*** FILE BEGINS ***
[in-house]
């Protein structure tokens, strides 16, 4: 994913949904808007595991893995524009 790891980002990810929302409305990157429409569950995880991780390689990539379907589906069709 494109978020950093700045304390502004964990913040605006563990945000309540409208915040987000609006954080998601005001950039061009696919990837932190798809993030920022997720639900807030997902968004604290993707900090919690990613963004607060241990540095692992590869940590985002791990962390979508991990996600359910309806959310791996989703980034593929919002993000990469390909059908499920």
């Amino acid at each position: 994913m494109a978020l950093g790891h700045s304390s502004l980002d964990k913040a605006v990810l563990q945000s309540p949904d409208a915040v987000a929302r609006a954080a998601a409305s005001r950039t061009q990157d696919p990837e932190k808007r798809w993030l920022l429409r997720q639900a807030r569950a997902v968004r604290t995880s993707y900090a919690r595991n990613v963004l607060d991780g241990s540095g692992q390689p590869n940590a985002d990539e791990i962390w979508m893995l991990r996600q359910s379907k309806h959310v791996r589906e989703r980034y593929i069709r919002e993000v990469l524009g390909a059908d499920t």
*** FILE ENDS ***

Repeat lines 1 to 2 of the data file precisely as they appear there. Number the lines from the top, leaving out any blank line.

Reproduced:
[in-house]
């Protein structure tokens, strides 16, 4: 994913949904808007595991893995524009 790891980002990810929302409305990157429409569950995880991780390689990539379907589906069709 494109978020950093700045304390502004964990913040605006563990945000309540409208915040987000609006954080998601005001950039061009696919990837932190798809993030920022997720639900807030997902968004604290993707900090919690990613963004607060241990540095692992590869940590985002791990962390979508991990996600359910309806959310791996989703980034593929919002993000990469390909059908499920």